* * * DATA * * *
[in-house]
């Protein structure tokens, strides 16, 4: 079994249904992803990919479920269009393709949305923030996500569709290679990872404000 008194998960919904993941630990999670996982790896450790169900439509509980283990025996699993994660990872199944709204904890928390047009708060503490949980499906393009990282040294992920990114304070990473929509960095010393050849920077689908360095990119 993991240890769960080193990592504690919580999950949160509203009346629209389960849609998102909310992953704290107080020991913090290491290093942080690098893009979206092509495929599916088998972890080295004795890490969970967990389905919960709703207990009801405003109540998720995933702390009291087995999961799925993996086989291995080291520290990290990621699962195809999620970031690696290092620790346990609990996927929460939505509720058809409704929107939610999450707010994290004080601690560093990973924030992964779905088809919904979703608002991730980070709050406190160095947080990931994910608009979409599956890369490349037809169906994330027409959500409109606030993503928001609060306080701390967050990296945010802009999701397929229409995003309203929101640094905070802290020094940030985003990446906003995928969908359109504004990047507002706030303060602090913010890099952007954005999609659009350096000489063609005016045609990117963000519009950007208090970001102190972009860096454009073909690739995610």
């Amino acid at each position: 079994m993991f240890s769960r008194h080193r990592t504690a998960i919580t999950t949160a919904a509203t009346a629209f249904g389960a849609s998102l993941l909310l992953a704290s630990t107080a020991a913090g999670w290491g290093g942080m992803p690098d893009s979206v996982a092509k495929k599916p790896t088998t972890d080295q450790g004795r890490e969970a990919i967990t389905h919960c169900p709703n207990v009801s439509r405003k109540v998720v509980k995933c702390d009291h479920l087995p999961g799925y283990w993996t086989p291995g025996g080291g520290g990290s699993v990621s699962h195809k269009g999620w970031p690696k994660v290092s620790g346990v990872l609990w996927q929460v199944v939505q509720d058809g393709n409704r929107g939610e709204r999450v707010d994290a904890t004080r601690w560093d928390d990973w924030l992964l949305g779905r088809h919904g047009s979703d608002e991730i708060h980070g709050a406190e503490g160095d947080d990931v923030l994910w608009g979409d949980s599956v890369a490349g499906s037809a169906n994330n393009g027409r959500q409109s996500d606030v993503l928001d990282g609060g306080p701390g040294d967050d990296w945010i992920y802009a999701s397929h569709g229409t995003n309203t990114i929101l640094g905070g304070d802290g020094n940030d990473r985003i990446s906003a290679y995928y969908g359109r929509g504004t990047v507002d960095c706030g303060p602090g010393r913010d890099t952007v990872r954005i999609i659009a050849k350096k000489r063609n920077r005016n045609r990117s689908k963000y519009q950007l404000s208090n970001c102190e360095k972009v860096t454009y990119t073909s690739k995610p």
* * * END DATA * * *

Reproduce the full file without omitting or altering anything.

[in-house]
């Protein structure tokens, strides 16, 4: 079994249904992803990919479920269009393709949305923030996500569709290679990872404000 008194998960919904993941630990999670996982790896450790169900439509509980283990025996699993994660990872199944709204904890928390047009708060503490949980499906393009990282040294992920990114304070990473929509960095010393050849920077689908360095990119 993991240890769960080193990592504690919580999950949160509203009346629209389960849609998102909310992953704290107080020991913090290491290093942080690098893009979206092509495929599916088998972890080295004795890490969970967990389905919960709703207990009801405003109540998720995933702390009291087995999961799925993996086989291995080291520290990290990621699962195809999620970031690696290092620790346990609990996927929460939505509720058809409704929107939610999450707010994290004080601690560093990973924030992964779905088809919904979703608002991730980070709050406190160095947080990931994910608009979409599956890369490349037809169906994330027409959500409109606030993503928001609060306080701390967050990296945010802009999701397929229409995003309203929101640094905070802290020094940030985003990446906003995928969908359109504004990047507002706030303060602090913010890099952007954005999609659009350096000489063609005016045609990117963000519009950007208090970001102190972009860096454009073909690739995610």
């Amino acid at each position: 079994m993991f240890s769960r008194h080193r990592t504690a998960i919580t999950t949160a919904a509203t009346a629209f249904g389960a849609s998102l993941l909310l992953a704290s630990t107080a020991a913090g999670w290491g290093g942080m992803p690098d893009s979206v996982a092509k495929k599916p790896t088998t972890d080295q450790g004795r890490e969970a990919i967990t389905h919960c169900p709703n207990v009801s439509r405003k109540v998720v509980k995933c702390d009291h479920l087995p999961g799925y283990w993996t086989p291995g025996g080291g520290g990290s699993v990621s699962h195809k269009g999620w970031p690696k994660v290092s620790g346990v990872l609990w996927q929460v199944v939505q509720d058809g393709n409704r929107g939610e709204r999450v707010d994290a904890t004080r601690w560093d928390d990973w924030l992964l949305g779905r088809h919904g047009s979703d608002e991730i708060h980070g709050a406190e503490g160095d947080d990931v923030l994910w608009g979409d949980s599956v890369a490349g499906s037809a169906n994330n393009g027409r959500q409109s996500d606030v993503l928001d990282g609060g306080p701390g040294d967050d990296w945010i992920y802009a999701s397929h569709g229409t995003n309203t990114i929101l640094g905070g304070d802290g020094n940030d990473r985003i990446s906003a290679y995928y969908g359109r929509g504004t990047v507002d960095c706030g303060p602090g010393r913010d890099t952007v990872r954005i999609i659009a050849k350096k000489r063609n920077r005016n045609r990117s689908k963000y519009q950007l404000s208090n970001c102190e360095k972009v860096t454009y990119t073909s690739k995610p």